Another thing Paul speaks to is the potential embarrassment of the gospel Timothy feels because Paul is on trial before the Emperor for proclaiming this gospel.  The truth is that the gospel is not a message that will render itself to easy popularization; it has a bite to it that won’t go away; its message that the human problem is rebellion against God gates rebellious hearts. I think of students as university where the gospel is often the subject of ridicule; Paul is astute that for the young believe embarrassment can cause us to shrink from owning our faith.  And it isn’t just the young; faith is not a common topic of conversation welcomed in our work places.

Here is Paul—whose love for Timothy is akin to that of a father for a son—knowing that he will not likely see Timothy again, telling him what really matters; Paul’s life experience includes a share of both the good and no small amount of the bad.  Timothy, here is what you need to hold on to no matter what comes your way:  “Hold to the standard of sound teaching that you have heard from me, in the faith and love that are in Christ Jesus. Guard the good treasure entrusted to you, with the help of the Holy Spirit living in us.”

Paul is talking about the gospel—the gospel is this “good treasure” that is to be guarded.  He reminded Timothy that it was his mother and grandmother who taught him of Jesus; never underestimate the importance of parents and grandparents talk of Jesus with their children and the powerful witness of your own life in continuing in the routines of worship that guard the gospel in you.

The word translated “standard of sound teaching” was used to speak of an outline sketch such as an architect might make before rendering detailed building plans.  There are a number of such sketches of the gospel in the New Testament; John gives one often memorized by Christians: “For God so loved the world that he gave his only Son, so that everyone who believes in him may not perish but may have eternal life.”  While there is plenty of liberty of thought among Christians it is these basics about Jesus that unite us in worldwide communion.

Paul used the word “guard” to stress with Timothy the importance of our never giving up on Jesus Christ.  Paul also used the image of tending a fire to remind Timothy that without attention our faith can wane.  He told Timothy he was to rekindle the gift of God given to him—likely referring to his ordination vows.  I enjoy a campfire; you know that you need to tend the fire or it will soon diminish—sometimes simply rearranging the wood will stoke the fire to flame again.  We need to do this with the flame of our love for Jesus; the church exists for this very reason that we might stoke this fire of faith in the routines of our life.  Guard the good treasure!

3. In Timothy’s day the Greek language united the people of that world; it was the language of commerce, in some ways akin to the way English functions in the world today (though this is changing).  Greek was also the language of philosophy—Plato, Socrates, and Aristotle.  These philosophers had a profound impact on how people viewed life.  In essence they taught that to get in touch with the eternal, that the solution to humanity’s ills, was a function of the understanding, a solution that people could grasp by intellectual skills.  Of course, it was the philosopher who could lead you there.  The emphasis was on making intelligible what was divine.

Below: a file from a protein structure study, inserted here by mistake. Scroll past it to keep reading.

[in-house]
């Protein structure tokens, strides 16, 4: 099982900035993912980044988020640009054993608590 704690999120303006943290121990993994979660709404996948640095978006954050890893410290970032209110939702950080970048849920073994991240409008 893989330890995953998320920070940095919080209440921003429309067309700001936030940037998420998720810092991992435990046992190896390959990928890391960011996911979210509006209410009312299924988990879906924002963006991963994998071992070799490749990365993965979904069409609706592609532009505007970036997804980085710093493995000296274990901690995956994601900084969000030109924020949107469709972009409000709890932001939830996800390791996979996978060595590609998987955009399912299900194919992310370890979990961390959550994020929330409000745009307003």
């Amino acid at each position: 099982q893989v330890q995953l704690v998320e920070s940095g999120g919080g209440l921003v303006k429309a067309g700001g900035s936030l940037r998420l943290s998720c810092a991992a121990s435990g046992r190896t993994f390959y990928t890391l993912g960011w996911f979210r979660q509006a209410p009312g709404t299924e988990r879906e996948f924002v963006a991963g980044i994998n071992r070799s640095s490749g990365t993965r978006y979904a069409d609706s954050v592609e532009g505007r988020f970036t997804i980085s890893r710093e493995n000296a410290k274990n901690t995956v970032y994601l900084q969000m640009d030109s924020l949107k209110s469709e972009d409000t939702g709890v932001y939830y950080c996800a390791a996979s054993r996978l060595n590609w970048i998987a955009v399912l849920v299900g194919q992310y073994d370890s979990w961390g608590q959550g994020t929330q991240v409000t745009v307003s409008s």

Christian faith was founded on a Hebrew understanding of what it means to have knowledge of God.  This kind of knowing was the knowing of intimate relationship.  It is interesting to note that the Bible has very little to say of what God is—God is Spirit—but is focussed on who God is—the God of Abraham, Isaac and Jacob, the God who spoke to Moses, the God who comes himself in Jesus of Nazareth.  The gospel says the solution to humanity’s ills is encounter with Jesus; to know him and be transformed.  Better still, to be known by him.  Such an encounter is to expose who we really are—our sin—but it is in Him that we will be restored to the relationship that really matters.  “Guard the good treasure”, writes Paul.

4. Three weeks ago I spoke of a small wooded lot that was part of the farm I grew up on; I related how, as a young boy, I had been playing there feeling quite lost; certain I would never find my way out.

I grew up with three brothers; we had lots of energy.  Sometimes on a Sunday afternoon my father would challenge us; we were to give him a head start he would go to this treed lot and hide boasting we would not be able to find him.  Naturally we would brag about how easily we would locate him. (I think he was trying to afford our mother a little respite.)  We didn’t ever find him.  He would let us roar around looking for him—resting in his hiding place, no doubt—and then finally show himself.

As I reflect on that experience it was interesting for me to note that I never felt afraid or lost playing in those same trees while looking for my father.  I knew two things—one a derivative of the other—I knew he was there even though I couldn’t see him and I knew he wouldn’t ever leave us there.

“I will never leave you or forsake you”, promised Jesus.  Friends, “Hold to the standard of sound teaching that you have heard from me, in the faith and love that are in Christ Jesus. Guard the good treasure entrusted to you, with the help of the Holy Spirit living in us.”